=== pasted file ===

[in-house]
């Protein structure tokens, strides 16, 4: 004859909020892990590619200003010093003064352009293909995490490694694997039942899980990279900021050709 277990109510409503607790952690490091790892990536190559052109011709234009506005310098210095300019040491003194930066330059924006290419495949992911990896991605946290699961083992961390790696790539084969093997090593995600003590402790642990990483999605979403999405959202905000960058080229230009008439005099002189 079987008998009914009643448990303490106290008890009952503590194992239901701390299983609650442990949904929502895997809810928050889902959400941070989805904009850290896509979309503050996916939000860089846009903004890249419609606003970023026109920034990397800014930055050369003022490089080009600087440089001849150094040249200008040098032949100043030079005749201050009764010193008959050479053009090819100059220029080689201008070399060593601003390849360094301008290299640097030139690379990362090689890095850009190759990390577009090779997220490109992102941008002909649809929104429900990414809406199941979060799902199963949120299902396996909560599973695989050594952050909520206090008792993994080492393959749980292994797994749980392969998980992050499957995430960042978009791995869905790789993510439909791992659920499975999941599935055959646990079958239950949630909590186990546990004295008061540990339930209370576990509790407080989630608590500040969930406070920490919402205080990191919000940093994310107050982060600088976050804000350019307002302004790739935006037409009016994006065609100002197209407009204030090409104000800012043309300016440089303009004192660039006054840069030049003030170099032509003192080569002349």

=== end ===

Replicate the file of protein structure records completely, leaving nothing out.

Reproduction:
[in-house]
């Protein structure tokens, strides 16, 4: 004859909020892990590619200003010093003064352009293909995490490694694997039942899980990279900021050709 277990109510409503607790952690490091790892990536190559052109011709234009506005310098210095300019040491003194930066330059924006290419495949992911990896991605946290699961083992961390790696790539084969093997090593995600003590402790642990990483999605979403999405959202905000960058080229230009008439005099002189 079987008998009914009643448990303490106290008890009952503590194992239901701390299983609650442990949904929502895997809810928050889902959400941070989805904009850290896509979309503050996916939000860089846009903004890249419609606003970023026109920034990397800014930055050369003022490089080009600087440089001849150094040249200008040098032949100043030079005749201050009764010193008959050479053009090819100059220029080689201008070399060593601003390849360094301008290299640097030139690379990362090689890095850009190759990390577009090779997220490109992102941008002909649809929104429900990414809406199941979060799902199963949120299902396996909560599973695989050594952050909520206090008792993994080492393959749980292994797994749980392969998980992050499957995430960042978009791995869905790789993510439909791992659920499975999941599935055959646990079958239950949630909590186990546990004295008061540990339930209370576990509790407080989630608590500040969930406070920490919402205080990191919000940093994310107050982060600088976050804000350019307002302004790739935006037409009016994006065609100002197209407009204030090409104000800012043309300016440089303009004192660039006054840069030049003030170099032509003192080569002349």